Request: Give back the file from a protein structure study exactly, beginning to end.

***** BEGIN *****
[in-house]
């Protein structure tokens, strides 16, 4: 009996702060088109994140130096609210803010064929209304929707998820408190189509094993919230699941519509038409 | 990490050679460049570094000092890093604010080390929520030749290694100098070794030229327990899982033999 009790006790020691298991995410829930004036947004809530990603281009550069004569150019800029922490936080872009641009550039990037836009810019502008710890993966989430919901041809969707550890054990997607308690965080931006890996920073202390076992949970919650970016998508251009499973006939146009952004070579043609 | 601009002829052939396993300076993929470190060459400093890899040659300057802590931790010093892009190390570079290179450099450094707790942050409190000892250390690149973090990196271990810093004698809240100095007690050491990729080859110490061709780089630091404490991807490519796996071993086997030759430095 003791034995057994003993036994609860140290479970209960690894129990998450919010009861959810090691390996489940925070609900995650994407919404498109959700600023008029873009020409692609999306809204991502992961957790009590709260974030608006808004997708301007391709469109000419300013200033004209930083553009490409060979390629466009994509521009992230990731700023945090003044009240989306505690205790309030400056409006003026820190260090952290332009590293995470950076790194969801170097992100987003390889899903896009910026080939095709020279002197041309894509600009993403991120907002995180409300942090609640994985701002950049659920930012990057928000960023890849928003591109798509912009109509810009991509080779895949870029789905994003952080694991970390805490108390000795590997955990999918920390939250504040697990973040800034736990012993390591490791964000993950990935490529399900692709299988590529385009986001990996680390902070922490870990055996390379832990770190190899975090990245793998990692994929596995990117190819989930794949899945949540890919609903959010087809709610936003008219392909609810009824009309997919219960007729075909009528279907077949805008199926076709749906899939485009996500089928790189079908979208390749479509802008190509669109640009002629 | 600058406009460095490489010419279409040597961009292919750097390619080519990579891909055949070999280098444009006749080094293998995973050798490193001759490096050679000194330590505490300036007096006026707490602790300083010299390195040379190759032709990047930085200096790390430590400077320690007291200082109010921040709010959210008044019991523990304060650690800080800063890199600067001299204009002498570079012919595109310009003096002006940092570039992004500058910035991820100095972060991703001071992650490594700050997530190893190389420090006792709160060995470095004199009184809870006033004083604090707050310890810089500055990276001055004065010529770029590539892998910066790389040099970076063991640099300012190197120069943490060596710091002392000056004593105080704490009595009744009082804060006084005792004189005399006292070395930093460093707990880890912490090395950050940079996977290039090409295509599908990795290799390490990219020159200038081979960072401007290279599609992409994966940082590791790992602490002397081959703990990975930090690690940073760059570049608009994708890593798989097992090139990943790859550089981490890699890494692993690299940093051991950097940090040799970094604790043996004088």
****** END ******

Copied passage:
[in-house]
């Protein structure tokens, strides 16, 4: 009996702060088109994140130096609210803010064929209304929707998820408190189509094993919230699941519509038409 | 990490050679460049570094000092890093604010080390929520030749290694100098070794030229327990899982033999 009790006790020691298991995410829930004036947004809530990603281009550069004569150019800029922490936080872009641009550039990037836009810019502008710890993966989430919901041809969707550890054990997607308690965080931006890996920073202390076992949970919650970016998508251009499973006939146009952004070579043609 | 601009002829052939396993300076993929470190060459400093890899040659300057802590931790010093892009190390570079290179450099450094707790942050409190000892250390690149973090990196271990810093004698809240100095007690050491990729080859110490061709780089630091404490991807490519796996071993086997030759430095 003791034995057994003993036994609860140290479970209960690894129990998450919010009861959810090691390996489940925070609900995650994407919404498109959700600023008029873009020409692609999306809204991502992961957790009590709260974030608006808004997708301007391709469109000419300013200033004209930083553009490409060979390629466009994509521009992230990731700023945090003044009240989306505690205790309030400056409006003026820190260090952290332009590293995470950076790194969801170097992100987003390889899903896009910026080939095709020279002197041309894509600009993403991120907002995180409300942090609640994985701002950049659920930012990057928000960023890849928003591109798509912009109509810009991509080779895949870029789905994003952080694991970390805490108390000795590997955990999918920390939250504040697990973040800034736990012993390591490791964000993950990935490529399900692709299988590529385009986001990996680390902070922490870990055996390379832990770190190899975090990245793998990692994929596995990117190819989930794949899945949540890919609903959010087809709610936003008219392909609810009824009309997919219960007729075909009528279907077949805008199926076709749906899939485009996500089928790189079908979208390749479509802008190509669109640009002629 | 600058406009460095490489010419279409040597961009292919750097390619080519990579891909055949070999280098444009006749080094293998995973050798490193001759490096050679000194330590505490300036007096006026707490602790300083010299390195040379190759032709990047930085200096790390430590400077320690007291200082109010921040709010959210008044019991523990304060650690800080800063890199600067001299204009002498570079012919595109310009003096002006940092570039992004500058910035991820100095972060991703001071992650490594700050997530190893190389420090006792709160060995470095004199009184809870006033004083604090707050310890810089500055990276001055004065010529770029590539892998910066790389040099970076063991640099300012190197120069943490060596710091002392000056004593105080704490009595009744009082804060006084005792004189005399006292070395930093460093707990880890912490090395950050940079996977290039090409295509599908990795290799390490990219020159200038081979960072401007290279599609992409994966940082590791790992602490002397081959703990990975930090690690940073760059570049608009994708890593798989097992090139990943790859550089981490890699890494692993690299940093051991950097940090040799970094604790043996004088």